An Open Letter to the new SABC Board

“You have to invest in that local content. While on the drawing board, the SABC should come up with ways to raise money for the development of the content they want to serve to the public. Otherwise you keep hearing the same thing…For example, in a nation of more than 50 million people, we don’t even have 50 decent theatres or halls for people to go and enjoy music. Where do you go as a South African when you want to watch a live band play? Also, where do you take your visitors from overseas to watch a South African band play indigenous music? We need to be serious about the basics before we implement quotas that are not well researched.” ( )

Dear new SABC Board,

You’ll notice that once more, the late Ray Phiri provides the epigraph to this blog. His recent death reminds us just how woke (before that term was even invented) he was: he understood music, politics – and the way the industry worked. In mid-May this year he told the Huffpost that the 90% local quota had been bound to fail. Unlike many of his peers, he understood precisely why: no planning, no research, no investment in development, no understanding of the music ecosystem.

Now you have gone back to the drawing board. You’ve said you plan to revisit the process by which the revised 2016 ICASA editorial policies were drawn up, after complaints and a finding that there was inadequate advance public participation.

There’s a massive irony in all this. One of the 2016 ICASA findings was that there needed to be a significant increase in local content on the public broadcaster. As I noted during the earlier Hlaudi-led controversy:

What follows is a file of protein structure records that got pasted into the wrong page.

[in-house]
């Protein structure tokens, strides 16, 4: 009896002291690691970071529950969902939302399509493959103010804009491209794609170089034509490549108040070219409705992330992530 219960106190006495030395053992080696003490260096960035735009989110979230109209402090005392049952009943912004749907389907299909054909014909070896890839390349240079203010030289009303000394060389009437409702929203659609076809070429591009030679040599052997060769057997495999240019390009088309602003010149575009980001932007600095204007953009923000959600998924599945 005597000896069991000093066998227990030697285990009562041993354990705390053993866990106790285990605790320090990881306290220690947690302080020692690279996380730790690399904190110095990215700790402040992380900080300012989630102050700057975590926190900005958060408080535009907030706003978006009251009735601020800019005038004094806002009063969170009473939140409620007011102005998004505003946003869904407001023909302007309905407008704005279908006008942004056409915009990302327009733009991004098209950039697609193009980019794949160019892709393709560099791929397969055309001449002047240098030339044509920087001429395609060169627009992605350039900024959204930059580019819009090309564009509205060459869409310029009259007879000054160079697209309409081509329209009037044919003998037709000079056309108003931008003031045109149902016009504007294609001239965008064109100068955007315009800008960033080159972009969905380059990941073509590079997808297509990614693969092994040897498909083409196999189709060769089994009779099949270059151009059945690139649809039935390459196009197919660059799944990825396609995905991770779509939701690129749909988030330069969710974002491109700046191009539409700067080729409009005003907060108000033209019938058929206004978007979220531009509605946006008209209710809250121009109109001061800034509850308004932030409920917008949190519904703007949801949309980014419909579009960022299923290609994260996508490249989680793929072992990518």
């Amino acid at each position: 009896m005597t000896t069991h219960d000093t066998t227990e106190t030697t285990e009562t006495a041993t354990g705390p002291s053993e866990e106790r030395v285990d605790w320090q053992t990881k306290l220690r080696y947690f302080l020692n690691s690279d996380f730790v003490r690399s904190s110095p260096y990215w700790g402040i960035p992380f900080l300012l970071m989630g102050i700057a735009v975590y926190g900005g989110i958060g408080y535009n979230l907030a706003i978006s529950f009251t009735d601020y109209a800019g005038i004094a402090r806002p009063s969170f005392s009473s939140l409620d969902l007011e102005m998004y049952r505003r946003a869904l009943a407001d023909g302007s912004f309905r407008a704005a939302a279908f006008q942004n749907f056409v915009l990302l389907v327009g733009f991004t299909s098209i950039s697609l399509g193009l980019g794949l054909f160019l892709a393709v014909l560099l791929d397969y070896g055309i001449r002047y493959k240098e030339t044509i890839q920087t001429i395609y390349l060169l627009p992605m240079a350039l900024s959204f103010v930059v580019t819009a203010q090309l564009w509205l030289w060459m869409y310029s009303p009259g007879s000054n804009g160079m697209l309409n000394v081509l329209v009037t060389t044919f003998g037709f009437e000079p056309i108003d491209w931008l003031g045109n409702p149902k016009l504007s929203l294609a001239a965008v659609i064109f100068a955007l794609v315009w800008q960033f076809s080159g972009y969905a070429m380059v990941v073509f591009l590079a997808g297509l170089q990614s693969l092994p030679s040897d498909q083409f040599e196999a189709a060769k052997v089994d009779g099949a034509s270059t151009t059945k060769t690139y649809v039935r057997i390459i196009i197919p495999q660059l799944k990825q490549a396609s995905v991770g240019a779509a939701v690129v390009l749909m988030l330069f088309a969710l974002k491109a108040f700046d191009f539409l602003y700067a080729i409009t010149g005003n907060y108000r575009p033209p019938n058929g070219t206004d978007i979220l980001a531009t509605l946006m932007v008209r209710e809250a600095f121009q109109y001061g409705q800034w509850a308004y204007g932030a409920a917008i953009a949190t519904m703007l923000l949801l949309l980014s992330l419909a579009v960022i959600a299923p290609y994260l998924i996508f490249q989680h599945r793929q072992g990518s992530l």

Motsoeneng: the song is ended but the legacy lingers on

“… in the current ICASA local content review document, published in March this year ( ), the SABC is quoted as supporting an upgrade to a 35% quota for commercial radio and objecting to a 70% quota for public radio, proposing 60% and recommending ‘that this quota be implemented in stages as this will ensure that the audiences do not experience a sudden change in their experience of the radio station. SABC is of the view that increases of the local music quota should be based on music research with the public thereby ensuring that radio stations respond to listener needs. The SABC was of the view that 70% is high and will lead to loss of audiences. This proposed quota will hinder the growth of the public broadcaster.’” ( )

So, even without additional public consultation, everybody was aware that local content needed to grow but that it wasn’t going to be easy. It’s a pity the debate didn’t remain about the process and the figure; unfortunately, it was pre-empted by an act of ill-considered, dictatorial, political grandstanding.

I spoke at one point to somebody involved with musicians’ lobbying of SABC. Yes, he conceded, their initial demand had been for 90%: “But that was a negotiating position. We didn’t realise we were negotiating with idiots.”

It would be truly tragic if the new consultation process derails or moves backwards from that terrain of 60%-70% local content. There is easily enough fresh, original SA music around to more than meet that figure, and still leave room to contextualise it with what’s happening in the rest of the music world. Because exposing and discussing music from elsewhere forms part of your mandate to inform and educate, too.

All those arguments have been dealt with in detail in my earlier blogs on the subject ( ; ; ). Let’s now change focus to consider those music-industry ecosystem issues so intelligently raised by the late Ray Phiri.

First, development. Most broadcasters run some kind of talent contest, and hold this up as a development activity. It isn’t. At best, it provides a showcase opportunity, and some artists have leveraged this to significant career advantage. But development is a process, not a series of events, however glitzy. It demands investment in the continuity of music education at every level, in every genre, and at every point on the music value-chain.

Some of this requires considered partnerships between a public broadcaster serious about local music development, and policy-makers in DBE, DHE and DAC. You cannot do it alone, and your relationship with government should mean more than simply asking for money.